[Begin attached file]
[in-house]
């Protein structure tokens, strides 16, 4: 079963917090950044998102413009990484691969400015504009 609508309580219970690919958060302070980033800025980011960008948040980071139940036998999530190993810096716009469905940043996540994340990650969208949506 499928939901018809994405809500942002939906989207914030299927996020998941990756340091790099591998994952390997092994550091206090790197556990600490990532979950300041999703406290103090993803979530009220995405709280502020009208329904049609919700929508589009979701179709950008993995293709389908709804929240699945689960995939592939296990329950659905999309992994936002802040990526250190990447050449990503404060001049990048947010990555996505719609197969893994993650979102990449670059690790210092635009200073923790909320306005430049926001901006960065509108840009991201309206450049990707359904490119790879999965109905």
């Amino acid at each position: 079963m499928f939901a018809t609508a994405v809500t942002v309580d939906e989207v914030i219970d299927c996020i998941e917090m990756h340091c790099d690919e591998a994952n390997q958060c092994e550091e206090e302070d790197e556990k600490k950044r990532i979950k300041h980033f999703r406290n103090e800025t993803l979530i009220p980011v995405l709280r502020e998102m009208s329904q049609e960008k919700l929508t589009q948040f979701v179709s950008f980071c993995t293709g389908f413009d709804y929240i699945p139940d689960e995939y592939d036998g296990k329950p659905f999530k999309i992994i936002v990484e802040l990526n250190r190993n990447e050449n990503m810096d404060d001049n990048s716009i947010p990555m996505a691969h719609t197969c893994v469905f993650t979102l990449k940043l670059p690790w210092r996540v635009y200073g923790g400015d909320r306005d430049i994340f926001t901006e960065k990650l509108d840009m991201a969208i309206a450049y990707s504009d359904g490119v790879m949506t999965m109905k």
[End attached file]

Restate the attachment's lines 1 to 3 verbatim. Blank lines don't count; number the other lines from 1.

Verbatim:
[in-house]
């Protein structure tokens, strides 16, 4: 079963917090950044998102413009990484691969400015504009 609508309580219970690919958060302070980033800025980011960008948040980071139940036998999530190993810096716009469905940043996540994340990650969208949506 499928939901018809994405809500942002939906989207914030299927996020998941990756340091790099591998994952390997092994550091206090790197556990600490990532979950300041999703406290103090993803979530009220995405709280502020009208329904049609919700929508589009979701179709950008993995293709389908709804929240699945689960995939592939296990329950659905999309992994936002802040990526250190990447050449990503404060001049990048947010990555996505719609197969893994993650979102990449670059690790210092635009200073923790909320306005430049926001901006960065509108840009991201309206450049990707359904490119790879999965109905």
């Amino acid at each position: 079963m499928f939901a018809t609508a994405v809500t942002v309580d939906e989207v914030i219970d299927c996020i998941e917090m990756h340091c790099d690919e591998a994952n390997q958060c092994e550091e206090e302070d790197e556990k600490k950044r990532i979950k300041h980033f999703r406290n103090e800025t993803l979530i009220p980011v995405l709280r502020e998102m009208s329904q049609e960008k919700l929508t589009q948040f979701v179709s950008f980071c993995t293709g389908f413009d709804y929240i699945p139940d689960e995939y592939d036998g296990k329950p659905f999530k999309i992994i936002v990484e802040l990526n250190r190993n990447e050449n990503m810096d404060d001049n990048s716009i947010p990555m996505a691969h719609t197969c893994v469905f993650t979102l990449k940043l670059p690790w210092r996540v635009y200073g923790g400015d909320r306005d430049i994340f926001t901006e960065k990650l509108d840009m991201a969208i309206a450049y990707s504009d359904g490119v790879m949506t999965m109905k």